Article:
One day I decided to offer a 30-day money-back guarantee on every product I sold, with no restocking fee. That made sense to me because if I purchased something that didn’t work for me, I would want to get my money back. And I don’t start the 30-day count until they receive the product so they have a full 30 days. Whenever I am speaking with a potential new customer, I will always tell them my policy to ease their fears and give them confidence that I will support them no matter what.
The way I see it is that nothing is more important than having a happy customer, and that is the most important marketing activity you can do. While I do get products back on occasion (my return rate hovers around 1%), having this policy has definitely increased sales. People who buy from InspiredLiving.com are assured that they won’t get stuck with something that didn’t suit their needs. Oftentimes, I can upsize or downsize or change the color to turn it all around.
More importantly, when a customer calls or writes to request a return authorization, they are already ramped up to expect the third degree or a pushy salesman, so quickly diffuse their stress. I’ll usually say something like, “Oh, was there a problem with the product?” That almost always opens the door so they can share what didn’t work for them, and I either recommend something else that would better fit their needs, or give them the RMA number to return.
Unhappy customers can spread like wildfire and sink a company.
4. You Only Have One Chance to Make a Great Impression
From the moment a potential customer calls or speaks to you, how you treat them, how you play detective to uncover what they need and want, how you help them to determine the right choice and how you exhibit patience, kindness and fairness influences the outcome of the interaction.
I never rush customers (potential or actual). I ask a lot of questions to understand what they are looking for and the problems they want to solve, then I give them options, details and comparisons that help them choose the one that is right for them.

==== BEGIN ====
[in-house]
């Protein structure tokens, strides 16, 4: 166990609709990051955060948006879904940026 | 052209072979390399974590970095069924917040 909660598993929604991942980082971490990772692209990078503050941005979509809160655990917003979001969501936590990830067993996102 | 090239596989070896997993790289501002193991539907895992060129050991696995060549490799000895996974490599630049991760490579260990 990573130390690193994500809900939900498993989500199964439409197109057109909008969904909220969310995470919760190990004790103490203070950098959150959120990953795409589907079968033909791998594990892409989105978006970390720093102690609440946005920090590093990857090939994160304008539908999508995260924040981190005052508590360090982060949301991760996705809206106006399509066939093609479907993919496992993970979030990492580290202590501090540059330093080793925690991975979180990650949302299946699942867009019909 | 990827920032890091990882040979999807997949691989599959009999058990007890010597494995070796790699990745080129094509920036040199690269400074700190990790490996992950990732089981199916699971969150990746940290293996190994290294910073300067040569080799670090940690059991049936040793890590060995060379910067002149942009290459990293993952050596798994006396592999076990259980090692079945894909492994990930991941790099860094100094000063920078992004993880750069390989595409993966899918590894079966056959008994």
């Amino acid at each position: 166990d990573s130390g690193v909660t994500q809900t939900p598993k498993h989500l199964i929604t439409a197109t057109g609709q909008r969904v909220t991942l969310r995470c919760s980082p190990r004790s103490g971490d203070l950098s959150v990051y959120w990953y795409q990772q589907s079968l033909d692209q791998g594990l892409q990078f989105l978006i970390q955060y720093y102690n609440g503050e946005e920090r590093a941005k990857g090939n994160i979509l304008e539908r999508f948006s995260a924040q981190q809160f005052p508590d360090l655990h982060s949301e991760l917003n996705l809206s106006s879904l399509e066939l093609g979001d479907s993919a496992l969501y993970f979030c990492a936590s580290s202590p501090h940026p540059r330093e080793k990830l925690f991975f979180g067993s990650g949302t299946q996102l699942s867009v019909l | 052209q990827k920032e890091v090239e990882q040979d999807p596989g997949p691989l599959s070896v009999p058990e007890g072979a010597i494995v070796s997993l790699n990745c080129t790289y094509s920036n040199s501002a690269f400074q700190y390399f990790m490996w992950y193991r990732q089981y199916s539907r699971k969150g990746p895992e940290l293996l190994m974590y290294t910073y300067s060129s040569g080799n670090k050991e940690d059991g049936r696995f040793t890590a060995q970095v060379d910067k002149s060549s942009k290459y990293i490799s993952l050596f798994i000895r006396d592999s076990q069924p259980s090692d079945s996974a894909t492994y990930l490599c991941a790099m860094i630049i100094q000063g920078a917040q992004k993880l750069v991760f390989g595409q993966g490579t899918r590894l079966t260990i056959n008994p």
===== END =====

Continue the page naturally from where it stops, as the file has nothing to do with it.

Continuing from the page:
My prices are fair – I would rather make less money and have more happy customers than be greedy – and I always tell them my return policy. I operate from the perspective of fair is fair and right is right. I treat my customers exactly like I want other businesses to treat me.
As a result of this approach, I get a lot of unsolicited testimonials – and a lot of customer referrals – which I have posted on my About Us page at http://inspiredliving.com/about.html. I know a lot of people visit that page because I’ve had many customers refer to comments from that page, and those references can turn a potential customer into an actual one.
5. Encourage Your Employees to Use Your Products
Word of mouth is one of the best ways to get new customers because happy customers share with their friends and family members (unhappy customers share, too). If your employees – especially those in sales, marketing and advertising – are not using your products or services, they are not as qualified to sell a product they know little about.
I have always been a top salesperson because I know my products intimately because I use them, which gives me first-hand knowledge of their quality, workmanship and efficacy. I’ve never been one to sell something I didn’t believe in, and I think that’s a contributor to my winning a lot of sales awards early in my career, but when I started InspiredLiving.com over twenty years ago, I started with a product that I began using and loved, and thus began the policy of only selling products that I had firsthand experience using. That, in itself, often helps to close a sale.
When your goal is a happy customer, you create an ever expanding pipeline to business success.
Author Profile: Carol James consults with business owners and managers to evaluate small business operations to create a more balanced, organized, productive, collaborative and successful business. For more information or to contact Carol, call 503-537-0636.
© 2017 Carol A. James. All rights reserved.